Hypertension is killing pregnant mothers. Blood pressure monitoring can help.

Hypertensive disorders with onset during pregnancies are among the leading causes of maternal and infant mortality and morbidity in the U.S. and can have far-reaching consequences for the long-term health of the mother and child.

In Dr. Jerome Adams’ recent Call to Action to recognize and address hypertension control as a public health priority, the former Surgeon General referenced the success of health care providers who have promoted shared management of hypertension through self-measured blood pressure monitoring (SMBP), empowering patients through blood pressure (BP) management and goal setting.

It’s not an unusual recommendation— SMBP is well accepted in primary care for managing hypertension — but its use in pregnancy has not been routine. That’s beginning to change for several reasons.

Research shows efficacy

First, the research backs it up. Recent studies show the efficacy of SMBP for identifying and controlling hypertensive complications in the prenatal and postpartum period, notably Penn Medicine’s Heart Safe Motherhood program, which resulted in 0% readmission rates for hypertension in the postpartum period with the addition of text-based monitoring.

Pandemic as a motivator

The second major factor is the pandemic. Covid-19 motivated providers to implement virtual solutions like SMBP, with the need to deliver care remotely outweighing previous barriers to adoption. Even as clinics and hospitals start to reopen for routine, in-office care, patients are still anxious about attending appointments in person, especially pregnant mothers, who are more prone to anxiety even in the most normal times.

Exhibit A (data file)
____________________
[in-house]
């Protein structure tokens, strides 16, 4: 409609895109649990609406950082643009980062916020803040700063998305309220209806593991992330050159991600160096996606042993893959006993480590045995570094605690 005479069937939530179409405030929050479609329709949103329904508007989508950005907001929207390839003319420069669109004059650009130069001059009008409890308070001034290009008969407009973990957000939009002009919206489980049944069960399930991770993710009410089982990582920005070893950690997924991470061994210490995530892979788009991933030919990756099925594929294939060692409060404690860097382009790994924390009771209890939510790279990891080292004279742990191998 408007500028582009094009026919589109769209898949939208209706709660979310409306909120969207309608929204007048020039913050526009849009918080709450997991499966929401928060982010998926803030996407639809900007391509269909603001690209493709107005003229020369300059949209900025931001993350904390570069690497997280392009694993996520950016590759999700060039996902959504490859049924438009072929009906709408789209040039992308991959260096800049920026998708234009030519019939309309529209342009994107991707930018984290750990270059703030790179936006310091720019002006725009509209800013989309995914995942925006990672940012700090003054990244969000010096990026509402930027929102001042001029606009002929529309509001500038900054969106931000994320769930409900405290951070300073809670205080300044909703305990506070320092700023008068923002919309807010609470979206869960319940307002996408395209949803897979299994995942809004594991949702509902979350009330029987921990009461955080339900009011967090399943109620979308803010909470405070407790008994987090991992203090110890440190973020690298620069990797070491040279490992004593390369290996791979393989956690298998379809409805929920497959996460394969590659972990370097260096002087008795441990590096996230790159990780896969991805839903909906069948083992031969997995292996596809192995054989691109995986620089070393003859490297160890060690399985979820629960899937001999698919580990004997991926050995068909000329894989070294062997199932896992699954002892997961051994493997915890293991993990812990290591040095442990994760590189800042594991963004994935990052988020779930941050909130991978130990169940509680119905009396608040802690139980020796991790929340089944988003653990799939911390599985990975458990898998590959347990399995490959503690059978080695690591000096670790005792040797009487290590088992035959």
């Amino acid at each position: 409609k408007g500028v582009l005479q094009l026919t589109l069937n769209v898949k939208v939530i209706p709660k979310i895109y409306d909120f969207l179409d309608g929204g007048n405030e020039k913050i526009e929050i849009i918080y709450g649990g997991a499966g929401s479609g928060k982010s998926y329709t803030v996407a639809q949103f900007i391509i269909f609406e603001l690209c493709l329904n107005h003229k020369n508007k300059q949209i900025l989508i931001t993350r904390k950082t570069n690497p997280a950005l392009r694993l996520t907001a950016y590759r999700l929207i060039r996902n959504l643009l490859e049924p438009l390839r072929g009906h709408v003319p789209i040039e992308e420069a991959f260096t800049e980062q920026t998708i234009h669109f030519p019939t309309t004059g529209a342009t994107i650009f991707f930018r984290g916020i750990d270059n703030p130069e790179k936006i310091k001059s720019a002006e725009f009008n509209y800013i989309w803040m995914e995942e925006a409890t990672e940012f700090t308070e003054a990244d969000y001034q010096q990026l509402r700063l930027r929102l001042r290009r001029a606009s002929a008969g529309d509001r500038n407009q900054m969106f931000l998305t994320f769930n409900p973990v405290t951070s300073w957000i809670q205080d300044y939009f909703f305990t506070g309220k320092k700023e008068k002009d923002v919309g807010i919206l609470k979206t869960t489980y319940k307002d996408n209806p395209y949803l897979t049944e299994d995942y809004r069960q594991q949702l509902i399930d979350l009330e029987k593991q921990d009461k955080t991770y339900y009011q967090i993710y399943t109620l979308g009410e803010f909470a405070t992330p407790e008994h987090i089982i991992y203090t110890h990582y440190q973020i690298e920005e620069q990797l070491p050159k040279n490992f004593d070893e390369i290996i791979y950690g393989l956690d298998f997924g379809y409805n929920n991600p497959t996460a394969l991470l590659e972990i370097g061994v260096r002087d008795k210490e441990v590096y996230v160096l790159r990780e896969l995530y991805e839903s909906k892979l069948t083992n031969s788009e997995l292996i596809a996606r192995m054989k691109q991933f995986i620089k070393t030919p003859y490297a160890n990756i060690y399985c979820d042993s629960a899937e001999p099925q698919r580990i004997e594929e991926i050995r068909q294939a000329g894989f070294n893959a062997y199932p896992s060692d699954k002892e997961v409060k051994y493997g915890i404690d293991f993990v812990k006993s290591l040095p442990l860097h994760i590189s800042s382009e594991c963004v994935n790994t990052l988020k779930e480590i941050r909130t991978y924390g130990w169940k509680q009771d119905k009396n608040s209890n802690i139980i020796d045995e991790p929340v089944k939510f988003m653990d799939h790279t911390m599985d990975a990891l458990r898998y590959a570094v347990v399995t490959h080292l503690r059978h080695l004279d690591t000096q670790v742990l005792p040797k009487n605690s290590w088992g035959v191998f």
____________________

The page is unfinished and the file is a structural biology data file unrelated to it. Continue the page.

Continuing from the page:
SMBP carries a double benefit — it provides a means to adhere to ACOG’s new guidelines for increased BP monitoring during the prenatal and postpartum period, and it enables care management from the comfort and safety of a patient’s home.

The pregnant population is ideally suited for SMBP. Women of childbearing age are comfortable with using technology to supplement their care — in fact, many expect and want it. They’re already using apps and wearable devices to monitor their menstrual cycles, regulate weight and fitness, track their diet, etc. —  they often expect to use digital tools to navigate pregnancy too. As a health event that uniquely involves another person, the stakes are also much higher in pregnancy — a pregnant woman is that much more likely to engage with tools to manage her health.

Importance of education

With women educated to take their own BP, remote monitoring can be started early in pregnancy and continued through the postpartum period. Adding in a digital educational layer safely and conveniently fills the care gap that many women experience, eliminating the outdated OB paper packet by providing a resource that is constantly accessible and up-to-date — and reducing the risk of mothers consulting “Dr. Google.”

This can also safely reduce the number of visits women make to the OB’s office, as a study out of George Washington University shows. The usual schedule in pregnancy is an office visit every 4 weeks with more frequent visits as the due date nears. But empowering women to be part of their health care between or in place of these visits is possible and important.  Women can take their own BP and learn to follow their BP trends — even recognizing when BP begins to rise. Adding in technology so that providers can monitor their patients in real-time adds a dimension that is a critical part of improving health outcomes.

Of course, SMBP is not a solution in and of itself — social and economic risk factors are a primary culprit in poor outcomes, and without addressing systemic problems, no technology can successfully resolve the troubling rates of hypertensive disorders in pregnancy.

However, as part of a holistic approach to care that enables patient empowerment and enhances provider, payer, care team, and community support for those suffering from hypertensive disorders and their effects, it is an essential tool and should be promoted as such.

Lauren Demosthenes is an obstetrician-gynecologist.

Image credit: Shutterstock.com

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